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What Do Editors Look For?

It pays to do some research before you send out that press release.

Q: What are the preferences of some of the well-known publications as far as submitting PR-related material?

A: I've had the opportunity lately to find out exactly what the editors at four well-known publications look for in what they receive in the way of PR. These editors were more involved in technical articles, but some of the information is general for any type of PR. For purposes of this article, the publications (and the editors I talked to) will go nameless, as the advice given here applies to any situation in which you are submitting PR materials to the press. This is Part I.

What do magazines and newspapers look for in a story pitch?

  • Not all magazines are looking for news stories. Instead, as one editor put it, "We want leads about people who are flying beneath the radar and doing something quite remarkable. Your best bet is to offer a story very grounded in best practices. Give us a company that no one has really heard about before or a new effort from a fascinating company that is trying something different."
  • Some magazines prefer to examine case studies, though their writers do them in their own way. Most importantly, know the magazine. Although editors admit it's not something that can be easily explained, all too often they receive irrelevant pitches that don't relate to the publication. If, for instance, you wanted to pitch an idea for a technology article, use the press release to tell the editor that you're pitching a proven example of something. And get their attention in two paragraphs or less.
  • Magazines love it when a company approaches them with real examples of how it differs from the competition. It's also not a bad idea to give a clear definition of what segment of the market you are playing into. Keep in mind, though, editors don't like companies that come off as boastful in their press releases.
  • Before you pitch a newspaper in a major city, heed this advice: Read previously published articles. Make sure your story is one no one has written about. And if it's a new campaign, it has to be different and relevant.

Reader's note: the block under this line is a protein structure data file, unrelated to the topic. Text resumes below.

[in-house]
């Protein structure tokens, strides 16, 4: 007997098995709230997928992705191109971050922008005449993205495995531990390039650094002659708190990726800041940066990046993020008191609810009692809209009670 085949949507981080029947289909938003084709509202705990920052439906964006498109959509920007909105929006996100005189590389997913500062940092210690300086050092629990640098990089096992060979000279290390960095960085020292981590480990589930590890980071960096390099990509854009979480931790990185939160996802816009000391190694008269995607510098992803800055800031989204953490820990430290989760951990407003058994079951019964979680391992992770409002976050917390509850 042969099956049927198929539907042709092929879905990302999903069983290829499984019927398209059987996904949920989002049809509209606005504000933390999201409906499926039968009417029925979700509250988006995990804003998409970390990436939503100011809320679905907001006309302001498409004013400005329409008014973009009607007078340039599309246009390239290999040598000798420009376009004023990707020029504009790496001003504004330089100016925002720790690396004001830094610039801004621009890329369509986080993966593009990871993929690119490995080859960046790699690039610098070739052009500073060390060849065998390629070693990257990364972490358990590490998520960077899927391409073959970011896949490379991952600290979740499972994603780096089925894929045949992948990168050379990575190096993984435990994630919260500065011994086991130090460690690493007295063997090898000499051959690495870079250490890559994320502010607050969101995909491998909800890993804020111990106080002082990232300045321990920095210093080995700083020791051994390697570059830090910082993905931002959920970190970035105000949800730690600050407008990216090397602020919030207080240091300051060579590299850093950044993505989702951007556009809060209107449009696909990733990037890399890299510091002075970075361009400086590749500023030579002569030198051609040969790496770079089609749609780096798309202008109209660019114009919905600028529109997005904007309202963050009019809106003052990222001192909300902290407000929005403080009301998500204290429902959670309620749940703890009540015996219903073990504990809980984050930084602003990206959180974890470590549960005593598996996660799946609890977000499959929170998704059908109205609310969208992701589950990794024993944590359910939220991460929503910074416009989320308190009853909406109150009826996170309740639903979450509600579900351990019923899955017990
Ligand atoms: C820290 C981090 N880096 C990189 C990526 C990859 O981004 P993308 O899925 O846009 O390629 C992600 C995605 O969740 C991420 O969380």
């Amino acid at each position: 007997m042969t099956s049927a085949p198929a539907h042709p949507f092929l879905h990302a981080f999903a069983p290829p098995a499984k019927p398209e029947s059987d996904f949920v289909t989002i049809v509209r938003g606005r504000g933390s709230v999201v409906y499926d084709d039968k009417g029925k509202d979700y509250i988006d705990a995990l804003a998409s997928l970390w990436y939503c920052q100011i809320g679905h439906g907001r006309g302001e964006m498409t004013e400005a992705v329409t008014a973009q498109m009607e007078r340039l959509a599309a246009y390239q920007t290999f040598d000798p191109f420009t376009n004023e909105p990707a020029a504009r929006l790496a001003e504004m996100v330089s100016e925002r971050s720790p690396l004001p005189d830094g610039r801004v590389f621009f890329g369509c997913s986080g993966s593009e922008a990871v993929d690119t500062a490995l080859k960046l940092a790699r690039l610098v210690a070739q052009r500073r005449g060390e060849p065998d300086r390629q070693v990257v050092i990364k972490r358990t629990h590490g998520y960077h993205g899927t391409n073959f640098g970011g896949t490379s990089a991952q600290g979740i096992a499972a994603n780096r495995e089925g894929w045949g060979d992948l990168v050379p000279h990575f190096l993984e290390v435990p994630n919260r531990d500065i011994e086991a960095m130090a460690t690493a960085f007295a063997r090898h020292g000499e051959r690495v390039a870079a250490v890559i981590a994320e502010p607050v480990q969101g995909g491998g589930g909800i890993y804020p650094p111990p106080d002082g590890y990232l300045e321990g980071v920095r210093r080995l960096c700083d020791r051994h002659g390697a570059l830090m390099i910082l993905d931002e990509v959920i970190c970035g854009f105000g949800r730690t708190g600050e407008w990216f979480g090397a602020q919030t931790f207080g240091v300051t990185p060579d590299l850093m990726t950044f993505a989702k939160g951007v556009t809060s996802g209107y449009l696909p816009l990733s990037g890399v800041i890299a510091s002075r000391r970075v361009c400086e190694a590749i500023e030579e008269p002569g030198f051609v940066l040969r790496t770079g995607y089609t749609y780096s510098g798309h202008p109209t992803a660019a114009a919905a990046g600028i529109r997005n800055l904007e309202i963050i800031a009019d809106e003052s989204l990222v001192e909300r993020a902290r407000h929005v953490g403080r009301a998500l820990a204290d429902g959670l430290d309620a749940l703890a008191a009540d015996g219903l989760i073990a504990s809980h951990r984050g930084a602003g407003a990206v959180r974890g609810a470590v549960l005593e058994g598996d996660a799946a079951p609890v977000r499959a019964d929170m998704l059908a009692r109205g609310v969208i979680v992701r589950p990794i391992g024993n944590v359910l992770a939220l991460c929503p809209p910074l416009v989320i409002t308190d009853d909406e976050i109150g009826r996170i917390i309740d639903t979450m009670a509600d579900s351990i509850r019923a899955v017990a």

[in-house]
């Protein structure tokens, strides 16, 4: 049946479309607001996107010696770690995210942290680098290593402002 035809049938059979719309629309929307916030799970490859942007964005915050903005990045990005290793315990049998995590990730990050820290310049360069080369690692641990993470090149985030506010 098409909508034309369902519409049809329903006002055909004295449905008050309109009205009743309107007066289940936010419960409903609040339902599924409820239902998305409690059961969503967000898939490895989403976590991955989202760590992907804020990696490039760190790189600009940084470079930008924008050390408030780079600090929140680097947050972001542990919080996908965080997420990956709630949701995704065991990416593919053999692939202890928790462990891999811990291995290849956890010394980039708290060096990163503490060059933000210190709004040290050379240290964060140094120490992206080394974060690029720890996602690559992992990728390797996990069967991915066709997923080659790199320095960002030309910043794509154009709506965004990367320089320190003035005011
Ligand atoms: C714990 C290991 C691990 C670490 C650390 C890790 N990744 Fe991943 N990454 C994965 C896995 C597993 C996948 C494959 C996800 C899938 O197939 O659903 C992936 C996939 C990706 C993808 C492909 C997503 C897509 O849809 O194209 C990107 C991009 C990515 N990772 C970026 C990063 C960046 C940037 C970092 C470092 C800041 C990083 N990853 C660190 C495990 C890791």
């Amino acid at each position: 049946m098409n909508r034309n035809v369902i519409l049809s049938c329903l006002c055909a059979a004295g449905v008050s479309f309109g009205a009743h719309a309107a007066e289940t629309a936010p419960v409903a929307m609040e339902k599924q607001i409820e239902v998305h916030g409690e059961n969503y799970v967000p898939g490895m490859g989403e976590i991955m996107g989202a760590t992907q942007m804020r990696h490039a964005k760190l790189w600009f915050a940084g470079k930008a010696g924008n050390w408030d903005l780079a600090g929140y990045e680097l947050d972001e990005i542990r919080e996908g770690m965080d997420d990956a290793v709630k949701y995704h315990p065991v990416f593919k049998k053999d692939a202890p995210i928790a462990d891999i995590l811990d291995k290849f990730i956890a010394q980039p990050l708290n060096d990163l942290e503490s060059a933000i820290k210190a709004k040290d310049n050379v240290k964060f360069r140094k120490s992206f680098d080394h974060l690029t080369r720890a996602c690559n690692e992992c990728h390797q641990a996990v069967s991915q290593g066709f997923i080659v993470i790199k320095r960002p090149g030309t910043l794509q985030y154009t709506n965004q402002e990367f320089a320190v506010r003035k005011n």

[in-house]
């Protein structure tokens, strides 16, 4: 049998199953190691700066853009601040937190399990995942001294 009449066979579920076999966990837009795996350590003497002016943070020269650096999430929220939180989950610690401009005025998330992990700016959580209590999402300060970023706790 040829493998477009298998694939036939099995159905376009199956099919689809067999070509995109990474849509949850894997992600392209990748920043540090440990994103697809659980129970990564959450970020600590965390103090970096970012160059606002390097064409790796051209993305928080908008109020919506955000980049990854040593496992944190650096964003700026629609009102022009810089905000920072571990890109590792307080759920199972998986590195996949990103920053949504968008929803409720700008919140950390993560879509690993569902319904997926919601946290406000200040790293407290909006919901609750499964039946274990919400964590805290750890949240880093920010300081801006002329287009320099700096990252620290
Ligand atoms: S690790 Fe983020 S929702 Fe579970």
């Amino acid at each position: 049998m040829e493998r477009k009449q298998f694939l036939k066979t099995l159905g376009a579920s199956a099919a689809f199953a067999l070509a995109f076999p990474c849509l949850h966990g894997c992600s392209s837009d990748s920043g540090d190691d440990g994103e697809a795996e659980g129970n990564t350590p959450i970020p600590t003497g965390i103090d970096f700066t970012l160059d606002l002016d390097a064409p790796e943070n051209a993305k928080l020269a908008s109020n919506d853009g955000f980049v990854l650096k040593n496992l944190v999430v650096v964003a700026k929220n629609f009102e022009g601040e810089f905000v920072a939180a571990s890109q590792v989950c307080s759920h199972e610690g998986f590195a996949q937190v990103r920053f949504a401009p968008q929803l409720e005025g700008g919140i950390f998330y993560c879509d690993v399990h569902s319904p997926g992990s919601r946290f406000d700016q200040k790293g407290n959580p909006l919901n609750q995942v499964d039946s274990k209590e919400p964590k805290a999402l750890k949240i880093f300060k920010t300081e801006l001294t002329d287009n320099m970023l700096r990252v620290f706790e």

• If you're trying to get PR for your new product, make sure your press release communicates to editors exactly what makes the product unique, be it pricing or a cool technical aspect. Above all, know their audience.

What is the best way to contact editors?

  • Most editors are too busy to field phone calls. Voice mail is unreliable because it tends to clog up really fast. Postal mail is even worse; most of it gets discarded by editors. So use e-mail instead. To make it work for you, don't say "press release" in the subject line. And, most importantly, get to the point early. Tell editors quickly why your story is so important to their readers.

Where can you go to meet the publication staff?

  • Magazine editors attend a variety of conferences each year. Most tend to shy away from the standard issue trade shows and instead go to conferences that feature new ideas, intriguing case studies and fresh thinking.
  • There are certain big events that attract the attention of the media. Examples include worldwide broadband conferences, Comdex, CES and so on.
  • It's rare, but some magazine editors will take time to visit individual companies, but something in the trip must make it worthwhile for them to travel. And if you've got a great story and you're in the local area, some newspaper editors just might be receptive to meeting you.
  • Newspaper editors try to attend any local ad and media conferences. Sometimes they attend the big media conferences in New York City.

What about deadlines?

  • Monthly magazine editors plan ideas all the time, so there's no magic window of opportunity. It's best to just take your shot. But before you do, contact the marketing department. They should have a good sense of what is coming up on the editorial calendar. The calendar is proprietary, so you'll need to go through them to get it.
  • Newspaper editors, on the other hand, are on deadline every day of the workweek, but they will do their best to respond in a timely manner. Frequently, articles will go to print at around 6:30 p.m. in the city where the publication is based, but days are set by 4 p.m. Unless it really is breaking news, try to reach them early in the day.

Alfred J. Lautenslager is an award-winning marketing and PR consultant, direct-mail promotion specialist, principle of marketing consulting firm Marketing Now, and president and owner of The Ink Well, a commercial printing and mailing company in Wheaton, Illinois. Visit his Web sites at http://www.market-for-profits.com and http://www.1-800-inkwell.com, or e-mail him at al@market-for-profits.com.


The opinions expressed in this column are those of the author, not of Entrepreneur.com. All answers are intended to be general in nature, without regard to specific geographical areas or circumstances, and should only be relied upon after consulting an appropriate expert, such as an attorney or accountant.

Al Lautenslager is an award-winning marketing and PR consultant and direct-mail promotion specialist. He's also the principle of Market For Profits, a Chicago-based marketing consulting firm. His two latest books, Guerrilla Marketing in 30 Days and The Ultimate Guide to Direct Marketing are available at www.entrepreneurpress.com.

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